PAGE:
• ELF;
  • ionosphere;
  • gamma-ray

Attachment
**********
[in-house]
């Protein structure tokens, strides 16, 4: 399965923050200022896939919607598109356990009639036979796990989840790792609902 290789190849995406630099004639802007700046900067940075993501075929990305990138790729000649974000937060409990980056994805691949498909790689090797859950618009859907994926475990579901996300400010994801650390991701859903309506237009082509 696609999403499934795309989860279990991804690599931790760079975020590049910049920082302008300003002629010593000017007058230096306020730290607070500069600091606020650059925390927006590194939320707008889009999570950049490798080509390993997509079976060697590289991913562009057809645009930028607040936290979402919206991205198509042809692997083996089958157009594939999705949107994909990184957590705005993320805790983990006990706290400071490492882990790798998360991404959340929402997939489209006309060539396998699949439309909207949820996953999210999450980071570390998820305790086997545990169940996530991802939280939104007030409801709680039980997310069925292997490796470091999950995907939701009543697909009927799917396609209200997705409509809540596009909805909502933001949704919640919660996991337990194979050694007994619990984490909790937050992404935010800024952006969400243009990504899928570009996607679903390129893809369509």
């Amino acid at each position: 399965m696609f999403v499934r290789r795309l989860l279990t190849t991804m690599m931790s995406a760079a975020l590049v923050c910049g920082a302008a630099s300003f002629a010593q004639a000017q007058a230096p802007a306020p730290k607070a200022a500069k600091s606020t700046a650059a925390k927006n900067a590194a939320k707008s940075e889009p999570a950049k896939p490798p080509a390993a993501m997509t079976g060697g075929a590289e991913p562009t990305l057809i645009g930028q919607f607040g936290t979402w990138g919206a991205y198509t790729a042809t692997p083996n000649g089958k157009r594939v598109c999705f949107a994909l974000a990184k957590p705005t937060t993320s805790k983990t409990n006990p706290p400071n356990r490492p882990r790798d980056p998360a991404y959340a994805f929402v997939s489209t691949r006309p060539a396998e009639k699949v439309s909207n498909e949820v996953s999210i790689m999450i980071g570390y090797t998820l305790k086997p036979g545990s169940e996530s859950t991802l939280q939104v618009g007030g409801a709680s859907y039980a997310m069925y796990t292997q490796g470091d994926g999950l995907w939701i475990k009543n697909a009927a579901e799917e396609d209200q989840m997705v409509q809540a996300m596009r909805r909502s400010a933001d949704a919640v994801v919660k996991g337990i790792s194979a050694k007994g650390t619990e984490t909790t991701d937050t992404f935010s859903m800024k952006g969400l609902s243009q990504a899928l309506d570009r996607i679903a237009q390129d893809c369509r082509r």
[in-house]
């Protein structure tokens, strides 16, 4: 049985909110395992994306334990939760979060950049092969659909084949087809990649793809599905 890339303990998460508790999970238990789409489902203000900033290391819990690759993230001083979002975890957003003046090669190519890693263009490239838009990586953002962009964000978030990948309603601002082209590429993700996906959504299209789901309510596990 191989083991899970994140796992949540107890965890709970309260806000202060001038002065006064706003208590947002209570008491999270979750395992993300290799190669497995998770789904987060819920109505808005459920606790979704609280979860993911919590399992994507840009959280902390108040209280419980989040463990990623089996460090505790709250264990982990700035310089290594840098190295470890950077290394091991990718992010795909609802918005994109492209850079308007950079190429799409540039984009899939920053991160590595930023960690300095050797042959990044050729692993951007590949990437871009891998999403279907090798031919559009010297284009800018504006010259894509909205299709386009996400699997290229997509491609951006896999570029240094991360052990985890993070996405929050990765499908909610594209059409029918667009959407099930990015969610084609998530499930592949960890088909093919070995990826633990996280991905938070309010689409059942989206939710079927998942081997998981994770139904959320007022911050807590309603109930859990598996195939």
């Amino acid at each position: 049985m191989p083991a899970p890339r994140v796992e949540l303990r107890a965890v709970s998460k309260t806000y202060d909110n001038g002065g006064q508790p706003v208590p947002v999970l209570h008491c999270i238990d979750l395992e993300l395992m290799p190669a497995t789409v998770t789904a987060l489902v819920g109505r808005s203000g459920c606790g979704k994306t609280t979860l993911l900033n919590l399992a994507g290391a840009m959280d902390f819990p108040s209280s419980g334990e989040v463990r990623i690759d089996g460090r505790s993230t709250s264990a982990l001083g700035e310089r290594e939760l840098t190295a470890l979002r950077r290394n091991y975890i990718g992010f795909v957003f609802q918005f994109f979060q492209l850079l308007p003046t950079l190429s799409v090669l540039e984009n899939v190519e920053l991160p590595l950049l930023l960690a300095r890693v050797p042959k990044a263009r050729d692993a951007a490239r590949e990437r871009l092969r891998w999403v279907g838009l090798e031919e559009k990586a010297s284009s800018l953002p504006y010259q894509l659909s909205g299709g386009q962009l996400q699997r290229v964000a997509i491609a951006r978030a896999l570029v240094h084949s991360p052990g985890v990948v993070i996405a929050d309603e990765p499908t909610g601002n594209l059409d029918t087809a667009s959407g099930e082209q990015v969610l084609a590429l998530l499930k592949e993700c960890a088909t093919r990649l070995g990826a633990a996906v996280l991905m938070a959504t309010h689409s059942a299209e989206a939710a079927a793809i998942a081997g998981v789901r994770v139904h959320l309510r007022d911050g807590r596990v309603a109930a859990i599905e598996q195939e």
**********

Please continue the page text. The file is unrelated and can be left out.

[1] We report on the first clear detection of transient Extremely-Low-Frequency (ELF) signal caused by an extremely intense cosmic gamma-ray flare. On 2004 December 27, the brightest gamma-ray flare ever recorded was observed by numerous satellites. A transient ELF emission observed at Moshiri and Onagawa in Japan exactly coincided with the peak time of the flare, and its wide pulse width of ∼40 ms disfavors the possibility of lightning origin. Furthermore, the two horizontal components of ELF magnetic field data recorded at Esrange in Sweden showed clear transient Schumann resonance waveforms. The source direction determined by the Lissajous method roughly corresponds to the subflare point. The chance probability that a sprite occurs within 30 ms of the peak flare time is ∼0.025%, which again clearly excludes the sprite origin. Thus, a bright cosmic gamma-ray flare is a new source of transient ELF radio signals observed on the Earth, although the emission mechanism needs to be clarified in future.